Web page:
I was invited last week to a meeting of the Gravesham Regeneration Delivery Board, excellently chaired by Mike Snelling, Leader of Gravesham Borough Council. The Board was established to bring together partners from the public and private sectors in Gravesham to work towards common goals on regeneration and economic development, and the meeting was both enjoyable and effective.
However, it was particularly interesting to me that the meeting was held in the newly refurbished Gravesend Old Town Hall. Originally built in 1573, the Town Hall sits in front of one of the oldest markets in the country – originally established in 1268 under a charter from Henry III.
In the early 1800s, the Town Hall was extended at a cost of around £2000 to include two collonades to the rear of the building. Over the years, the building has provided a police station, magistrates’ court, council chamber and even cells. Following a three million pound refurbishment programme, the Old Town Hall is now back to its former glory, providing a home for the excellent Kent Savers credit union; meeting rooms for local community groups, and plans are in the offing to bring a restaurant to the facility. One of the most time-consuming and impressive aspects of this programme was dismantling the thirty foot stone Doric columns because their internal ironwork was rotting.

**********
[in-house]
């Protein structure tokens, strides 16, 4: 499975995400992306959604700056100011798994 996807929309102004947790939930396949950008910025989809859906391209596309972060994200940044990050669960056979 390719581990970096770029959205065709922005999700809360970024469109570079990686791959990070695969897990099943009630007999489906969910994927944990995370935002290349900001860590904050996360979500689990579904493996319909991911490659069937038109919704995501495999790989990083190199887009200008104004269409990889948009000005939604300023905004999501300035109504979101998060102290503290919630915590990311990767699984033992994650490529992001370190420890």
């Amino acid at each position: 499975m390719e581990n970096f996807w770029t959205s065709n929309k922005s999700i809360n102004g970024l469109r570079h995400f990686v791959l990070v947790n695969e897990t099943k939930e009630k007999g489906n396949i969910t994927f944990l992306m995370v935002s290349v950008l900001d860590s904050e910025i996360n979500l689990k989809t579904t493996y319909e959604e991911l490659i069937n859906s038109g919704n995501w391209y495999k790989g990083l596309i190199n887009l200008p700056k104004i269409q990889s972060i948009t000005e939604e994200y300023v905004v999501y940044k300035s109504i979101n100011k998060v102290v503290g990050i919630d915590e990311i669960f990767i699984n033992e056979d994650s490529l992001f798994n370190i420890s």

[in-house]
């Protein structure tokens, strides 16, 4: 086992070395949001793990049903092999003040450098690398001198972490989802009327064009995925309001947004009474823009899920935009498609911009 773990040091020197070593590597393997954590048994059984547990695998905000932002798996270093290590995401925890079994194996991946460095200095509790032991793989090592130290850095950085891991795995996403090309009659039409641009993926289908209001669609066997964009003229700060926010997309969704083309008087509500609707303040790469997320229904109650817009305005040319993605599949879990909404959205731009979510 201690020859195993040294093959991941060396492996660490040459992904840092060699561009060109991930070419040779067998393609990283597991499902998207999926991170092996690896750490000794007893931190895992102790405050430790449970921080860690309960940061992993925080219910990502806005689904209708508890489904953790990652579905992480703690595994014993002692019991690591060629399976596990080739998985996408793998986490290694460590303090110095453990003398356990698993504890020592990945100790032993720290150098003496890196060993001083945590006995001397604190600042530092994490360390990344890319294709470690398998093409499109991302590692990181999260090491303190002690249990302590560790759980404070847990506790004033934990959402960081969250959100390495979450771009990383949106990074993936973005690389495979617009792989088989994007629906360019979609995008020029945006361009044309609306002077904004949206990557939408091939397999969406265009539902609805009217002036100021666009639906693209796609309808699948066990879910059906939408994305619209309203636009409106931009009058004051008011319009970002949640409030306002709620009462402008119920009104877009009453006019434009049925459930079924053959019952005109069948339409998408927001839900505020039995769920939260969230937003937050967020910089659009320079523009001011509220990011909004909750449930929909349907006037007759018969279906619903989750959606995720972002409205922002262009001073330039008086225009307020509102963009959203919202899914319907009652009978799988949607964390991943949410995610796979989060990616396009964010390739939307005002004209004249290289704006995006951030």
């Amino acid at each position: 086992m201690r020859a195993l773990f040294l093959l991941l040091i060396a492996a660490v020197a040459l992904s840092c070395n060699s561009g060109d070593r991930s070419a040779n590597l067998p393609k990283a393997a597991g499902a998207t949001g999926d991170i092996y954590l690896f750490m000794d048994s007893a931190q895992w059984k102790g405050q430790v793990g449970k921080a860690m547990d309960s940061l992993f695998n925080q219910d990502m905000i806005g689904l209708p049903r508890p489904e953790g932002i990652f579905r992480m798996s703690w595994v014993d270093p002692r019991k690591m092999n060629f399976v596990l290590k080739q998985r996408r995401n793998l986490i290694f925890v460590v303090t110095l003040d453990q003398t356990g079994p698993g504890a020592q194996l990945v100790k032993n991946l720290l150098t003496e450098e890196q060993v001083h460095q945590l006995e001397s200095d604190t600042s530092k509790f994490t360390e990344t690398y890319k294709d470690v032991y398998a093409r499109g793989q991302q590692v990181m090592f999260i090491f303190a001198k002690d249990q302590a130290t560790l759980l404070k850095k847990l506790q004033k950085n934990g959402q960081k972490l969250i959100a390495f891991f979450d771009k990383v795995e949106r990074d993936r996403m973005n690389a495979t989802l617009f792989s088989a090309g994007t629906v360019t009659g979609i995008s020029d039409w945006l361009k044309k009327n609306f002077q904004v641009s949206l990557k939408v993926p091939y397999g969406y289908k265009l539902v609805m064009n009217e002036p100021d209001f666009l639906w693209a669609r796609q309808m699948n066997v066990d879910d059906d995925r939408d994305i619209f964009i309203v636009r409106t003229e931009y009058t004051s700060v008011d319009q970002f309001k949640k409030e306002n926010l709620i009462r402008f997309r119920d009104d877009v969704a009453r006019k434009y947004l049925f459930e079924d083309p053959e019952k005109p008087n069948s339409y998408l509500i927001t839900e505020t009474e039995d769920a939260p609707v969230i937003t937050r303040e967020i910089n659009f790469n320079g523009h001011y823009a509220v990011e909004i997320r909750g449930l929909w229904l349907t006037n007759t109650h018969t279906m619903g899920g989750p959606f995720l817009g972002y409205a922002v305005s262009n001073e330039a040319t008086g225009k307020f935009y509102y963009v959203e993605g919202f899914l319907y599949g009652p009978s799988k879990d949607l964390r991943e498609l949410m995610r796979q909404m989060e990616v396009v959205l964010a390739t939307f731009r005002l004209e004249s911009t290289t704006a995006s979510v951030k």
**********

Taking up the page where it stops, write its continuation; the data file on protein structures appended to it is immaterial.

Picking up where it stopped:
At a time when so many impressive and imposing public buildings are falling into disrepair, it’s gratifying to see that this one at least has been saved for future generations.